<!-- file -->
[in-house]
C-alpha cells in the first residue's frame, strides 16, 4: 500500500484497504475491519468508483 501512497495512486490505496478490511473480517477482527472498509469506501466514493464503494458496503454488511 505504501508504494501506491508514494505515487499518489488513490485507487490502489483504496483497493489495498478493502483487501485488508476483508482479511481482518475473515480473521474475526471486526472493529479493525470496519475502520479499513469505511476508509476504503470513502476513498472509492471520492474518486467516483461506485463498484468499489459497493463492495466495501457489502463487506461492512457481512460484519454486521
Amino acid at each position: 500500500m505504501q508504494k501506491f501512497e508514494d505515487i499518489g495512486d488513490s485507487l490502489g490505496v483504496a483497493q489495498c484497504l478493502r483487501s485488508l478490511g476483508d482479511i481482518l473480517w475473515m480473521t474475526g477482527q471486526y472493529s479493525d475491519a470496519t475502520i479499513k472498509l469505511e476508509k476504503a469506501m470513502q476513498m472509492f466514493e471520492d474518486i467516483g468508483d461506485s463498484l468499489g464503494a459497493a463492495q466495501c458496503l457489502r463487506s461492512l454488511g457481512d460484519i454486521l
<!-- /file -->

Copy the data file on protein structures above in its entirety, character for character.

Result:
[in-house]
C-alpha cells in the first residue's frame, strides 16, 4: 500500500484497504475491519468508483 501512497495512486490505496478490511473480517477482527472498509469506501466514493464503494458496503454488511 505504501508504494501506491508514494505515487499518489488513490485507487490502489483504496483497493489495498478493502483487501485488508476483508482479511481482518475473515480473521474475526471486526472493529479493525470496519475502520479499513469505511476508509476504503470513502476513498472509492471520492474518486467516483461506485463498484468499489459497493463492495466495501457489502463487506461492512457481512460484519454486521
Amino acid at each position: 500500500m505504501q508504494k501506491f501512497e508514494d505515487i499518489g495512486d488513490s485507487l490502489g490505496v483504496a483497493q489495498c484497504l478493502r483487501s485488508l478490511g476483508d482479511i481482518l473480517w475473515m480473521t474475526g477482527q471486526y472493529s479493525d475491519a470496519t475502520i479499513k472498509l469505511e476508509k476504503a469506501m470513502q476513498m472509492f466514493e471520492d474518486i467516483g468508483d461506485s463498484l468499489g464503494a459497493a463492495q466495501c458496503l457489502r463487506s461492512l454488511g457481512d460484519i454486521l